Function which performs the screening of a universe of returns, and computes the Sharpe outperformance ratio.
Matrix (TxN) of T returns for the N
Control parameters (see *Details*).
The Sharpe ratio (Sharpe 1992) is one industry standard for measuring the absolute risk adjusted performance of hedge funds. We propose to complement the Sharpe ratio with the fund's outperformance ratio, defined as the percentage number of funds that have a significantly lower Sharpe ratio. In a pairwise testing framework, a fund can have a significantly higher Sharpe ratio because of luck. We correct for this by applying the false discovery rate approach by Storey (2002).
For the testing, only the intersection of non-
NA observations for the
two funds are used.
The methodology proceeds as follows:
(1) compute all
pairwise tests of Sharpe differences using the bootstrap approach of Ledoit
and Wolf (2002). This means that for a universe of N funds, we perform
N*(N-1)/2 tests. The algorithm has been parallelized and the
computational burden can be splitted across several cores. The number of cores
can be defined in
control, see below.
(2) for each fund, the false discovery rate approach by Storey (2002) is used to determine the proportions over, equal, and underperfoming funds, in terms of Sharpe ratio, in the database.
control is a list that can supply any of the following
'type' Asymptotic approach (
type = 1) or
studentized circular bootstrap approach (
type = 2). Default:
type = 1.
'ttype' Test based on ratio (
type = 1)
or product (
type = 2). Default:
type = 2.
'hac' Heteroscedastic-autocorrelation consistent standard
hac = FALSE.
'nBoot' Number of boostrap replications for computing the p-value. Default:
'bBoot' Block length in the circular bootstrap. Default:
bBoot = 1, i.e. iid bootstrap.
bBoot = 0 uses optimal
'pBoot' Symmetric p-value (
pBoot = 1) or
asymmetric p-value (
pBoot = 2). Default:
pBoot = 1.
'nCore' Number of cores to be used. Default:
nCore = 1.
'minObs' Minimum number of concordant observations to compute
the ratios. Default:
minObs = 10.
number of observations to compute pi0. Default:
minObsPi = 1.
'lambda' Threshold value to compute pi0. Default:
= NULL, i.e. data driven choice.
A list with the following components:
n: Vector (of length N) of number of non-
npeer: Vector (of length N) of number of available peers.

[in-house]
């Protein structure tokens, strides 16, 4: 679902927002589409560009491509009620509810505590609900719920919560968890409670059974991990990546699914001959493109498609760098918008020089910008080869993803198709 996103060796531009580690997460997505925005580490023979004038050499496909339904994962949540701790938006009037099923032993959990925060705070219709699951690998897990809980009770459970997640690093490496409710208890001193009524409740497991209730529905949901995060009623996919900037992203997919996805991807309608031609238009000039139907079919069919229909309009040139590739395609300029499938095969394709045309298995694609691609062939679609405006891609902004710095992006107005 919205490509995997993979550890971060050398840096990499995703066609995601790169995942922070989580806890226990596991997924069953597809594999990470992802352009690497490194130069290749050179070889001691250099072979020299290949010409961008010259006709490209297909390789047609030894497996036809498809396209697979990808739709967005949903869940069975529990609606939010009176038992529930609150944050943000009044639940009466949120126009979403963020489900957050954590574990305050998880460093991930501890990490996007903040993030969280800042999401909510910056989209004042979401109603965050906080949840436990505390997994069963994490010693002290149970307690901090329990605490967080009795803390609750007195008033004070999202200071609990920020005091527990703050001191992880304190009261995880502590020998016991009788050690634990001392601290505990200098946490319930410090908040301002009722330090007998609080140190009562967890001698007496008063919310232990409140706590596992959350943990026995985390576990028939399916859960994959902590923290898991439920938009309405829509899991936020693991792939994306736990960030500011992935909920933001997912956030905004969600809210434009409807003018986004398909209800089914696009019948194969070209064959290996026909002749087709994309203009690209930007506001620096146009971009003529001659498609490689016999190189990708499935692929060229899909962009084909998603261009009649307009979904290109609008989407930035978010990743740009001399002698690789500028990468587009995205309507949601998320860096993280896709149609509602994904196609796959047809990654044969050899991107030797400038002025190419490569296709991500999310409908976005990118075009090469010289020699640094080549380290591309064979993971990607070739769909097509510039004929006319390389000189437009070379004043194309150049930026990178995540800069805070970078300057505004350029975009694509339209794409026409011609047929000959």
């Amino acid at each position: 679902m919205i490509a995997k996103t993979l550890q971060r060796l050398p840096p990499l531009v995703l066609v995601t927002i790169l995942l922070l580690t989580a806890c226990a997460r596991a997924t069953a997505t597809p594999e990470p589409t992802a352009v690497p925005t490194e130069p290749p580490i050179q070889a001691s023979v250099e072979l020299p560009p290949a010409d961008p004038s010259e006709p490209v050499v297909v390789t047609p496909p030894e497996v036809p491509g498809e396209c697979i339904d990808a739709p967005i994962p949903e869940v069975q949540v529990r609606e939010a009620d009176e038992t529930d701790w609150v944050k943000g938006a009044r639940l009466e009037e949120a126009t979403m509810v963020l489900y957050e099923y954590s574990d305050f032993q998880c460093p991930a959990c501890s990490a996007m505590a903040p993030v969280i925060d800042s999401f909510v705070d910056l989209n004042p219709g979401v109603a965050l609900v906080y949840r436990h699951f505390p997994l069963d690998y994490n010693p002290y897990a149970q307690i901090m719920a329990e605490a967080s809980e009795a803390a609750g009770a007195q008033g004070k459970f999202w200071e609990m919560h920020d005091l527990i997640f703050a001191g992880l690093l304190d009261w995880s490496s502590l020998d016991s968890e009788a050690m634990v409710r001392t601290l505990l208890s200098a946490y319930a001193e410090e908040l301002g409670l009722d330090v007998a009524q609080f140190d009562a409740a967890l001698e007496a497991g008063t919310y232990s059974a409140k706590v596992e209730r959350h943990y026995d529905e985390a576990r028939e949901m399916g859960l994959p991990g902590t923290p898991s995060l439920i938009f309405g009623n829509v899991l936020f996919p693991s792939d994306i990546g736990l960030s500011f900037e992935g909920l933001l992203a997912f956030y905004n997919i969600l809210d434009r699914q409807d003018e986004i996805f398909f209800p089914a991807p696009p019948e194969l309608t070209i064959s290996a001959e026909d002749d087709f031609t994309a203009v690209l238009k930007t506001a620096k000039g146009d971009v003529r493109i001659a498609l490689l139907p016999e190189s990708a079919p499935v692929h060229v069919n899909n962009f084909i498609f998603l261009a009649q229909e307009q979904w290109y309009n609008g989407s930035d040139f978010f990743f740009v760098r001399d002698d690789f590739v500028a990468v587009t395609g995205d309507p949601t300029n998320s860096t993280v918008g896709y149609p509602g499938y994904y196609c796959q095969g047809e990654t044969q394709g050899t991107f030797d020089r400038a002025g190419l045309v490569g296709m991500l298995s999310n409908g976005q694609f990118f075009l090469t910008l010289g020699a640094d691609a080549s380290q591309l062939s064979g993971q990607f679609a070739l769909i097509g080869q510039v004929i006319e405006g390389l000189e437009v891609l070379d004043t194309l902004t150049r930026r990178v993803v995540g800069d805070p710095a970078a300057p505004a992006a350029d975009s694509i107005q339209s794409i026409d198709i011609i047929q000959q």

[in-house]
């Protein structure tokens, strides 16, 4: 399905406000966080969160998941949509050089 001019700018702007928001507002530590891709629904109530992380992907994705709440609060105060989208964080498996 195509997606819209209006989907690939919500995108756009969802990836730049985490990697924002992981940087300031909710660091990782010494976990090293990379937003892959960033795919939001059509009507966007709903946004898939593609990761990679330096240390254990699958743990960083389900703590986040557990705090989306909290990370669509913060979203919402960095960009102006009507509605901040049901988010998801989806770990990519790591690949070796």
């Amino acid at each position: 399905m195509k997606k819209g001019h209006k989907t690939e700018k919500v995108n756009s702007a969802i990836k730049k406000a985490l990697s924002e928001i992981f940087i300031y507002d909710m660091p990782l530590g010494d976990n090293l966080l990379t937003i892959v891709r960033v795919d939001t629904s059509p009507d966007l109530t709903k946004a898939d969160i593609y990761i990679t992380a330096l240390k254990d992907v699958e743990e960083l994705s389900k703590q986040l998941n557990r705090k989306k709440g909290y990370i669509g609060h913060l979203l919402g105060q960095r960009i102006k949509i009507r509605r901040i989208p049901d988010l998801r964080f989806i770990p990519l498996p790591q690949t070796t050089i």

sharpe: Vector (of length N) of unconditional Sharpe ratios.
dsharpe: Matrix (of size NxN) of Sharpe ratios
tstat: Matrix (of size NxN) of t-statistics.
pval: Matrix (of size NxN) of pvalues of test for Sharpe
lambda: vector (of length N) of lambda values.
pizero: vector (of length N) of probability of equal
pipos: vector (of length N) of probability of outperformance
pineg: Vector (of length N) of probability of underperformance
Further details on the methdology with an application to the hedge fund industry is given in in Ardia and Boudt (2018).
Some internal functions where adapted from Michael Wolf MATLAB code.
Application of the false discovery rate approach applied to the mutual fund industry has been presented in Barraz, Scaillet and Wermers (2010).
David Ardia and Kris Boudt.
Ardia, D., Boudt, K. (2015). Testing equality of modified Sharpe ratios. Finance Research Letters 13, pp.97–104. doi: 10.1016/j.frl.2015.02.008
Ardia, D., Boudt, K. (2018). The Peer Ratios Performance of Hedge Funds. Journal of Banking and Finance 87, pp.351-.368. doi: 10.1016/j.jbankfin.2017.10.014
Barras, L., Scaillet, O., Wermers, R. (2010). False discoveries in mutual fund performance: Measuring luck in estimated alphas. Journal of Finance 65(1), pp.179–216. doi: 10.1111/j.1540-6261.2009.01527.x
Sharpe, W.F. (1994). The Sharpe ratio. Journal of Portfolio Management 21(1), pp.49–58. doi: 10.3905/jpm.1994.409501
Ledoit, O., Wolf, M. (2008). Robust performance hypothesis testing with the Sharpe ratio. Journal of Empirical Finance 15(5), pp.850–859. doi: 10.1016/j.jempfin.2008.03.002
Storey, J. (2002). A direct approach to false discovery rates. Journal of the Royal Statistical Society B 64(3), pp.479–498. doi: 10.1111/1467-9868.00346
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## Load the data (randomized data of monthly hedge fund returns) data("hfdata") rets = hfdata[,1:10] ## Sharpe screening sharpeScreening(rets, control = list(nCore = 1)) ## Sharpe screening with bootstrap and HAC standard deviation sharpeScreening(rets, control = list(nCore = 1, type = 2, hac = TRUE))
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